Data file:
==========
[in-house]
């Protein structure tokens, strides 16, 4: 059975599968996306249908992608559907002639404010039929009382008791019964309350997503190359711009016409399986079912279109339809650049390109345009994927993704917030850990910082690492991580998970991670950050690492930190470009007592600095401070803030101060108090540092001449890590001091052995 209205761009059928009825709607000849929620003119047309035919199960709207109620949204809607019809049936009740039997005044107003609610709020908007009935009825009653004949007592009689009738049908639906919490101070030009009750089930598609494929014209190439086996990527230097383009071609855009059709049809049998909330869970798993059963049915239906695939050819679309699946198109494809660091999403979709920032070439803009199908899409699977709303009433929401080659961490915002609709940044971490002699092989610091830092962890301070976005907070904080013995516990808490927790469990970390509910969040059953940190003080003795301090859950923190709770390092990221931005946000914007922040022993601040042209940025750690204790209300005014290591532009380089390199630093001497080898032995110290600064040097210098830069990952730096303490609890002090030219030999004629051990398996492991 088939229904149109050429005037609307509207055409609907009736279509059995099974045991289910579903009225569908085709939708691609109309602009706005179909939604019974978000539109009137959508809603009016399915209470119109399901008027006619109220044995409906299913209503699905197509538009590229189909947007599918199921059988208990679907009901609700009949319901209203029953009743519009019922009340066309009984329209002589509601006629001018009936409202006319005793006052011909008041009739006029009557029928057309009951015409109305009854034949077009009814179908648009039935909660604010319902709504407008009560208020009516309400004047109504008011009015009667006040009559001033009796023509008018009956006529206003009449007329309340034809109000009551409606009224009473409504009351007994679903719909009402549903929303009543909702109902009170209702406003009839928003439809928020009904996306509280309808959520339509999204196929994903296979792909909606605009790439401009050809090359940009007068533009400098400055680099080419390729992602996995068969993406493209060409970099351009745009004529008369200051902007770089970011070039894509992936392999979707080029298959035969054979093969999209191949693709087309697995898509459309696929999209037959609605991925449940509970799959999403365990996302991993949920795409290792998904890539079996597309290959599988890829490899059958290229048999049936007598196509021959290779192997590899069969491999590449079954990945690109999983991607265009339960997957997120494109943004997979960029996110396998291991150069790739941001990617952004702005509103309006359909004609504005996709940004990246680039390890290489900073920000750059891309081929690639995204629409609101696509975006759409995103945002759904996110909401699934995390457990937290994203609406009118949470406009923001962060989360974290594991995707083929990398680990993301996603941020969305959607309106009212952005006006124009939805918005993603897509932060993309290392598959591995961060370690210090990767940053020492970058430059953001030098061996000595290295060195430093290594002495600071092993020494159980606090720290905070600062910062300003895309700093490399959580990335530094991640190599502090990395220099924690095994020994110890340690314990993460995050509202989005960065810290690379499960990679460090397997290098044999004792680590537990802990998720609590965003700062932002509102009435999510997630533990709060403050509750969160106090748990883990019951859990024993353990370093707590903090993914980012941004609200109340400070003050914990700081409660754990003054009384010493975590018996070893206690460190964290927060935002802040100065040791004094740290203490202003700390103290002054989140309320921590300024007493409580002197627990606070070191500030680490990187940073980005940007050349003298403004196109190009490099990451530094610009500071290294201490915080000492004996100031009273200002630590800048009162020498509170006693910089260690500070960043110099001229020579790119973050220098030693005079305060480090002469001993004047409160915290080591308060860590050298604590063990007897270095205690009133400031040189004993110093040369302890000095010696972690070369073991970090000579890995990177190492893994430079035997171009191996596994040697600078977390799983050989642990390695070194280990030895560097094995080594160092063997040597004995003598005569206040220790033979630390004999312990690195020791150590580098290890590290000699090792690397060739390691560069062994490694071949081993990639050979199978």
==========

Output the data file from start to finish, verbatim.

[in-house]
């Protein structure tokens, strides 16, 4: 059975599968996306249908992608559907002639404010039929009382008791019964309350997503190359711009016409399986079912279109339809650049390109345009994927993704917030850990910082690492991580998970991670950050690492930190470009007592600095401070803030101060108090540092001449890590001091052995 209205761009059928009825709607000849929620003119047309035919199960709207109620949204809607019809049936009740039997005044107003609610709020908007009935009825009653004949007592009689009738049908639906919490101070030009009750089930598609494929014209190439086996990527230097383009071609855009059709049809049998909330869970798993059963049915239906695939050819679309699946198109494809660091999403979709920032070439803009199908899409699977709303009433929401080659961490915002609709940044971490002699092989610091830092962890301070976005907070904080013995516990808490927790469990970390509910969040059953940190003080003795301090859950923190709770390092990221931005946000914007922040022993601040042209940025750690204790209300005014290591532009380089390199630093001497080898032995110290600064040097210098830069990952730096303490609890002090030219030999004629051990398996492991 088939229904149109050429005037609307509207055409609907009736279509059995099974045991289910579903009225569908085709939708691609109309602009706005179909939604019974978000539109009137959508809603009016399915209470119109399901008027006619109220044995409906299913209503699905197509538009590229189909947007599918199921059988208990679907009901609700009949319901209203029953009743519009019922009340066309009984329209002589509601006629001018009936409202006319005793006052011909008041009739006029009557029928057309009951015409109305009854034949077009009814179908648009039935909660604010319902709504407008009560208020009516309400004047109504008011009015009667006040009559001033009796023509008018009956006529206003009449007329309340034809109000009551409606009224009473409504009351007994679903719909009402549903929303009543909702109902009170209702406003009839928003439809928020009904996306509280309808959520339509999204196929994903296979792909909606605009790439401009050809090359940009007068533009400098400055680099080419390729992602996995068969993406493209060409970099351009745009004529008369200051902007770089970011070039894509992936392999979707080029298959035969054979093969999209191949693709087309697995898509459309696929999209037959609605991925449940509970799959999403365990996302991993949920795409290792998904890539079996597309290959599988890829490899059958290229048999049936007598196509021959290779192997590899069969491999590449079954990945690109999983991607265009339960997957997120494109943004997979960029996110396998291991150069790739941001990617952004702005509103309006359909004609504005996709940004990246680039390890290489900073920000750059891309081929690639995204629409609101696509975006759409995103945002759904996110909401699934995390457990937290994203609406009118949470406009923001962060989360974290594991995707083929990398680990993301996603941020969305959607309106009212952005006006124009939805918005993603897509932060993309290392598959591995961060370690210090990767940053020492970058430059953001030098061996000595290295060195430093290594002495600071092993020494159980606090720290905070600062910062300003895309700093490399959580990335530094991640190599502090990395220099924690095994020994110890340690314990993460995050509202989005960065810290690379499960990679460090397997290098044999004792680590537990802990998720609590965003700062932002509102009435999510997630533990709060403050509750969160106090748990883990019951859990024993353990370093707590903090993914980012941004609200109340400070003050914990700081409660754990003054009384010493975590018996070893206690460190964290927060935002802040100065040791004094740290203490202003700390103290002054989140309320921590300024007493409580002197627990606070070191500030680490990187940073980005940007050349003298403004196109190009490099990451530094610009500071290294201490915080000492004996100031009273200002630590800048009162020498509170006693910089260690500070960043110099001229020579790119973050220098030693005079305060480090002469001993004047409160915290080591308060860590050298604590063990007897270095205690009133400031040189004993110093040369302890000095010696972690070369073991970090000579890995990177190492893994430079035997171009191996596994040697600078977390799983050989642990390695070194280990030895560097094995080594160092063997040597004995003598005569206040220790033979630390004999312990690195020791150590580098290890590290000699090792690397060739390691560069062994490694071949081993990639050979199978």